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Little does it become either the British government or our own to complain of Russian intervention. The British government has not ceased, for the last twenty or thirty years, to intervene in the internal affairs of continental states. Blackwood's Magazine for February last, speaking of Lord Palmerston, says very truly: "He supported openly, so far as he could,
-favored covertly when this was impossible,—the cause of revolution all over the world. He aided by the fleets of England the establishment of one revolution in Belgium, by the marines and volunteers another in Spain. He concluded the Quadruple Alliance to force revolutionary queens upon a reluctant people in both kingdoms of the Peninsula. He covertly aided in the spread of liberal ideas in Italy,-openly in supporting the insurgents in Sicily. He took Russia by the beard in the Dardanelles on account of the Hungarian insurgents; and afterwards, for a wretched private dispute at Athens, ranged France by her side,-all but brought on a war with France by the bombardment of Beyrout, and hostilities against Greece; and irritated Austria past forgiveness by the open sympathy expressed for the Hungarian insurgents.” “And in the discussion in the British parliament growing out of inquiries as to the dismissal of Lord Palmerston, it was avowed by Lord John Russell that the policy of the government had been the introduction and support of constitutional government in continental Europe. As for our own government, no man can deny its interference in Mexico in favor of federalism, its open declaration that it would intervene to prevent the reëstablishment of monarchy in that now distracted republic, or its unwarrantable interference in the affairs of European states by its expressed sympathy with the revolutionists, by resolutions of congress, the diplomatic correspondence of the secretary of state, and the official messages of the president. England has been constantly intriguing, and sometimes openly warring, for the establishment of British constitutionalism on the continent, and we have become a nation of democratic propagandists, openly, and even through our government proclaiming all non-popular governments illegal, and virtually all crowned heads tyrants and usurpers, against whom it is lawful for their subjects to conspire when they will; and there is little room to doubt that Mr. Webster and Lord Palmerston contemplated an AngloSaxon alliance for the protection and support of the revolutionary movement of Europe, which is headed by Mazzini,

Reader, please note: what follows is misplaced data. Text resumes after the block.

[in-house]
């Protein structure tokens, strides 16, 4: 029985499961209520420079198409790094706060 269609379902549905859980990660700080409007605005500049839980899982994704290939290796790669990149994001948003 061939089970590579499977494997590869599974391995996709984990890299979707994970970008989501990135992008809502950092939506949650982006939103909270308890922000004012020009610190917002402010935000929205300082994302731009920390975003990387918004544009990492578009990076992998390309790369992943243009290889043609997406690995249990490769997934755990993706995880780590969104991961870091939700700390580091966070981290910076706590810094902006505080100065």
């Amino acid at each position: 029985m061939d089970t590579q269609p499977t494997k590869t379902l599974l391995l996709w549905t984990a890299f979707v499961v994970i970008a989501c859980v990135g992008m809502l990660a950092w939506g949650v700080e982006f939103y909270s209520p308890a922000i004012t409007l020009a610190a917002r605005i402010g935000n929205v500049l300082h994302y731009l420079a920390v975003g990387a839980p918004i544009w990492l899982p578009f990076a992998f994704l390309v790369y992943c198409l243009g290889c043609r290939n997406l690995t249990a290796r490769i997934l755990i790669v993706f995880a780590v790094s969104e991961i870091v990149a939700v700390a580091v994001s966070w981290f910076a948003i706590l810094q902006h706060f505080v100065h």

Ledru-Rollin, Kossuth, and men of like character. Mr. Webster, we can believe, intended on our part no armed intervention, for he seems to have believed that the presence of English and American ships in the Mediterranean, and the united declaration of the two governinents, would so overawe the sovereigns, and so encourage the revolutionists, that nothing more would be necessary. That something like this was in contemplation may be easily inferred from the acts and avowals of the government, and the lachrymose tone of the honorable secretary's letter to Mr. Rives, instructing hiin to maintain his diplomatic relations with Louis Napoleon.
Now, if we have a right to intervene for the spread of democracy, and England for the spread of constitutionalism, and to encourage revolutions for one or the other, neither we nor England can deny the right of Russia to intervene in opposition, and by our intervention we give her at least a very plausible pretext for doing so. The silly pretence that the allied sovereigns propose to intervene against our democracy here at home, is unworthy the least consideration, and no man knows it better than our present secretary of state. Mr. Webster pretends that the allied sovereignis, in their famous Laybach circular, assert principles which deny the legality of our institutions; but we have, in replying to his letter to the Austrian chargé d'affaires, proved that this is not the fact. Mr. Webster is a great man. We have never denied it; we have heard him advance truly conservative doctrines, and develop views which proved him capable of being a statesman of the very first rank; but his mind is comprehensive rather than acute, stronger in grasping certain general conclusions than in the analysis of principles. He has strong sympathies and strong prejudices, and is not incapable of blunders which would be unpardonable in a smaller man. He read the Laybach circular as a democrat, not as a statesman or as a lawyer, and entirely misapprehended its character. We have never been the advocate or the apologist of what has been called the Holy Alliance, but we prefer it to the unholy alliance of the revolutionists. That alliance was rendered recessary against the doctrine of the fraternity, the “ solidarity," of peoples, proclaimed and acted upon by the French Jacobins; but in no document we have seen has it ever proclaimed the right of one nation, of its own motion, to intervene, against the will of the sovereign authority, in the internal affairs of another. That the alliance was intended to maintain the historical rights of nations and sovereigns against modern revolutionism is conceded; but this in the mind of such a man as Mr. Webster should be an argument in its favor, not against it. So eminent a man as Mr. Webster cannot be ignorant that revolutions, even when necessary, are a terrible calamity, and that in Europe, and indeed in all countries, if we except our own, they have uniformly ended in destroying constitutional freedom, and in rendering military despotism more or less indispensable for the maintenance of society. Such were the effects of the movements of the Gracchi, and of the revolutions produced by Marius and Sylla in Rome; such were the effects of the old French revolution, and such throughout Europe are likely to be the effects of the red-republican revolutions of 1848. Louis Napoleon is no tyrant, is no enemy of popular freedom, but he has been forced either to leave France a prey to anarchy or to rule her throngh the army. His constitution is not liberal, is not democratic, but we are much mistaken if it does not give to the people more power than in the present state of opinion is compatible in France with the peace and security of the state. The democratic revolutions and revolutionary ideas have rendered popular freedom impracticable in every European state, and we cannot but regard every man as really an enemy to liberty who sympathizes with them.